Consultant Orthopaedic Surgeon Mr Stuart Edwards and his team have been shortlisted for four categories in the National Healthcare Awards. Congratulations to all involved. Below is a summary of their findings.
Overview of Study
To evaluate the clinical benefit of tranexamic acid use in patients undergoing total knee replacement.
Total knee arthroplasty is associated with substantial blood loss and the risks of transfusion. Perioperative blood loss >1 L has been reported, resulting in a longer hospital stay and delayed rehabilitation.
Tranexamic acid (TXA), an inhibitor of fibrinolysis, reduces blood loss after total knee arthroplasty. A growing body of evidence has shown tranexamic acid (TXA) to be effective in decreasing perioperative blood loss and transfusion requirements in both primary hip and knee arthroplasty.
Tranexamic acid is a synthetic synthetic drug that limits blood loss through inhibition of fibrinolysis and clot degradation. It was initially introduced more than 40 years ago in cardiothoracic surgery and has shown application in controlling gynaecologic haemorrhage and providing life-saving haemostasis in acute trauma.
This is a retrospective study of patients undergoing total knee replacement. The primary outcome was the blood transfusion rate with tranexamic acid use. Secondary outcomes included length of stay and the incidence of venous thromboembolism. A total of 747 patients were enrolled in the study between 2010 and 2015.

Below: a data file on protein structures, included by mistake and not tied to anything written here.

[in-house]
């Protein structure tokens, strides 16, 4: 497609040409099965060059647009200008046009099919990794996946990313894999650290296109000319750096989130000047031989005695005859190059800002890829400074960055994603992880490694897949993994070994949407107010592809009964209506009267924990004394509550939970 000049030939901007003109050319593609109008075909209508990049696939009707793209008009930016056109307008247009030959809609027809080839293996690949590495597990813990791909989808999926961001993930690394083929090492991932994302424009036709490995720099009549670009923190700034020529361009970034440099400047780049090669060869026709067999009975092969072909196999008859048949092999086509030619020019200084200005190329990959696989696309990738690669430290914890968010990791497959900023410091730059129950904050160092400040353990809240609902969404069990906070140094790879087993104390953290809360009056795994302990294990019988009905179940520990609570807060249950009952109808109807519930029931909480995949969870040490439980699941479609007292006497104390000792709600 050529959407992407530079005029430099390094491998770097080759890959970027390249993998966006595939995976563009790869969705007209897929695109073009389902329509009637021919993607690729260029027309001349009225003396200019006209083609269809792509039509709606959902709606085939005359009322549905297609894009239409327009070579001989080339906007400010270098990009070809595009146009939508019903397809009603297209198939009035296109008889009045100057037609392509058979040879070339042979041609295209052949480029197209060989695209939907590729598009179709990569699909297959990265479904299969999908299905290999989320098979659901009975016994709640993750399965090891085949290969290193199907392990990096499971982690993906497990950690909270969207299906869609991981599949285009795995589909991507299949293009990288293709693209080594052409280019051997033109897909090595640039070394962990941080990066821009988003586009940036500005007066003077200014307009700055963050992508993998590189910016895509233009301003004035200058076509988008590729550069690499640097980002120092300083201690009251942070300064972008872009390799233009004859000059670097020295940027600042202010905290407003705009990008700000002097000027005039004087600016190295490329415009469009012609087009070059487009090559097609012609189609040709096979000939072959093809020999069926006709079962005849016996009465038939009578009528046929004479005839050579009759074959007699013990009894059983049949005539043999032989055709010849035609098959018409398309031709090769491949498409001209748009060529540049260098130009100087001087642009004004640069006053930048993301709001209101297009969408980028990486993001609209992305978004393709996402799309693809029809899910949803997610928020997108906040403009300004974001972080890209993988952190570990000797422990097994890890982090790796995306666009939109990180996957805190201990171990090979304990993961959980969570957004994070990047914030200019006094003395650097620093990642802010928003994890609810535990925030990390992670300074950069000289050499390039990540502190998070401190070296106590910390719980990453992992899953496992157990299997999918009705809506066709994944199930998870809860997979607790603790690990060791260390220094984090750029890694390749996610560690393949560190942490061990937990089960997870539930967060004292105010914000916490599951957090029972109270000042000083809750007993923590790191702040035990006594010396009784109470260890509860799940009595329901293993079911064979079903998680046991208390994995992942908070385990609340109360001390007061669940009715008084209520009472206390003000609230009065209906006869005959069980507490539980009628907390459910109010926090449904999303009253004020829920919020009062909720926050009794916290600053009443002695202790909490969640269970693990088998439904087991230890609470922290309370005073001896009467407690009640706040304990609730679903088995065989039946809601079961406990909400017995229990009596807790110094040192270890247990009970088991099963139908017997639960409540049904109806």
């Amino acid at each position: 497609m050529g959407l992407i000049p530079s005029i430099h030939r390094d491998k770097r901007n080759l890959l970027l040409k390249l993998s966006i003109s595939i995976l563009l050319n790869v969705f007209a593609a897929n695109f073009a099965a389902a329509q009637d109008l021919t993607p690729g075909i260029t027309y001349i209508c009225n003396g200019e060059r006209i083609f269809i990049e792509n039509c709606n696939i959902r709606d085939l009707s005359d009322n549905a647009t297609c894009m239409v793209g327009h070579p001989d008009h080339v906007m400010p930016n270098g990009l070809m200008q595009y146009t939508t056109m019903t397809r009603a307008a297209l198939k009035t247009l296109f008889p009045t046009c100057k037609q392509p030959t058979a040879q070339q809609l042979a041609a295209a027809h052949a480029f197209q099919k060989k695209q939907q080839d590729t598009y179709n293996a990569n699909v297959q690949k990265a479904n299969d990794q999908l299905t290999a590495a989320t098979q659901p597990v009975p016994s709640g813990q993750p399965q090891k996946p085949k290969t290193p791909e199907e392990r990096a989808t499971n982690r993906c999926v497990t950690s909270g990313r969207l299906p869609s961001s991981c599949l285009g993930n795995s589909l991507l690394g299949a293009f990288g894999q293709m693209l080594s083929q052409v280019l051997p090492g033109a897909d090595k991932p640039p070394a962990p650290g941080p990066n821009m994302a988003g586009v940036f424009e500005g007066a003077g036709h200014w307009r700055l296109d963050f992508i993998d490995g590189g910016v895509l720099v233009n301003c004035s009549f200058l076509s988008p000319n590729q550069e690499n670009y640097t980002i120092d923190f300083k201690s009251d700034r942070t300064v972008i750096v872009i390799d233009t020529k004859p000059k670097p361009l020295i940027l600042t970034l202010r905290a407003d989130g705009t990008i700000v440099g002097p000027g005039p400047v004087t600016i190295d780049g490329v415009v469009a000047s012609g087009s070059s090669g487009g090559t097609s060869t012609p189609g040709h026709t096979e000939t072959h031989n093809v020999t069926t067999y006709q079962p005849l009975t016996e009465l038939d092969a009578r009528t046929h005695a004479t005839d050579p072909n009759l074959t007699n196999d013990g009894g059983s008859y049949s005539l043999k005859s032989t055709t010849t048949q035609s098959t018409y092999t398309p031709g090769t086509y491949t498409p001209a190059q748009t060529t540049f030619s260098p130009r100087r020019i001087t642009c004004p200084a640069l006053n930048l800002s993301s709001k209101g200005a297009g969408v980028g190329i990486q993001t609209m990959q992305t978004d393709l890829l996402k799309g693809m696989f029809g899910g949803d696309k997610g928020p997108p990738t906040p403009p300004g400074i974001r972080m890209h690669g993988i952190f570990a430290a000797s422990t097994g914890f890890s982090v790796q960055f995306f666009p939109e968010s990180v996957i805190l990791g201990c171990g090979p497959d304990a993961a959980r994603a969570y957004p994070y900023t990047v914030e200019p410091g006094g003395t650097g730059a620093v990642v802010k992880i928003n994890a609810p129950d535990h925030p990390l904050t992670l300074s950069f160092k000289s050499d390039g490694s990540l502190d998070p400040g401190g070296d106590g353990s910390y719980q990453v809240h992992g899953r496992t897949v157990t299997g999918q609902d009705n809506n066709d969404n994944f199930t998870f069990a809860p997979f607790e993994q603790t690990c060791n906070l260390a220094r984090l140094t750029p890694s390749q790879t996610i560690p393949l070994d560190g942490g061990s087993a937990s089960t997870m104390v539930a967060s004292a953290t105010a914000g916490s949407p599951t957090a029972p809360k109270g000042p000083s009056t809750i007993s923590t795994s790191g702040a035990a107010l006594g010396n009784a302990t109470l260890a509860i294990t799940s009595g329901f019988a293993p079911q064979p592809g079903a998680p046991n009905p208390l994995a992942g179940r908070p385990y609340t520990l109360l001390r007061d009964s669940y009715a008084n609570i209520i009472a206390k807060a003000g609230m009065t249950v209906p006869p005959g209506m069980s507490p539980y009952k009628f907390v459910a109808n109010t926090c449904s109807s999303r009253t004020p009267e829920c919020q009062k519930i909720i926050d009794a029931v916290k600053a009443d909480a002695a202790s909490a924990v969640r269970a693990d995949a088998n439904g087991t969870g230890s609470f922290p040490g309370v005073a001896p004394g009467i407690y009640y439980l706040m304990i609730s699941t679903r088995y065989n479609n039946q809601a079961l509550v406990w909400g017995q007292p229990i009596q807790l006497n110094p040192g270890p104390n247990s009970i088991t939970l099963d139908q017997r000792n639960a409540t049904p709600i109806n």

Seven hundred and forty-seven patients were included in the study (31 excluded). From 2010 to 2012 no tranexamic acid was given. In 2013 and 2014 only intravenous TXA was given and in 2015 both topical and intravenous TXA was provided depending on risk factors.
The transfusion rate (pre TXA) for 2010-2012 was 6%, 5% and 10.5% respectively. In 2013 and 2014 it was 8% and 5.6%. In 2015 no patient was transfused (0%).
Anecdotally patient limb swelling, bruising and postoperative pain was improved. Patient average length of stay decreased by 1 day from 4.5 to 3.5 days. Though during this period the rapid recovery programme had changed to mobilise patients with crutches the first day.
We reported no increased thrombotic events.
Perioperative blood loss is a significant concern for patients undergoing total joint arthroplasty.
Conservation of blood products, reduced laboratory costs, and shorter hospital stays are likely the major factors driving the cost savings associated with TXA use. Both autologous and allogeneic blood transfusions result in increased costs, carry the risks of disease transmission and transfusion reaction, and have been associated with increased rates of periprosthetic infection. Our retrospective study noted a significant reduction in blood transfusion and shorter hospital stay.
Our study has revealed that despite the mode of TXA administration blood transfusion rates are significantly reduced and there was no increased risk of thrombotic events.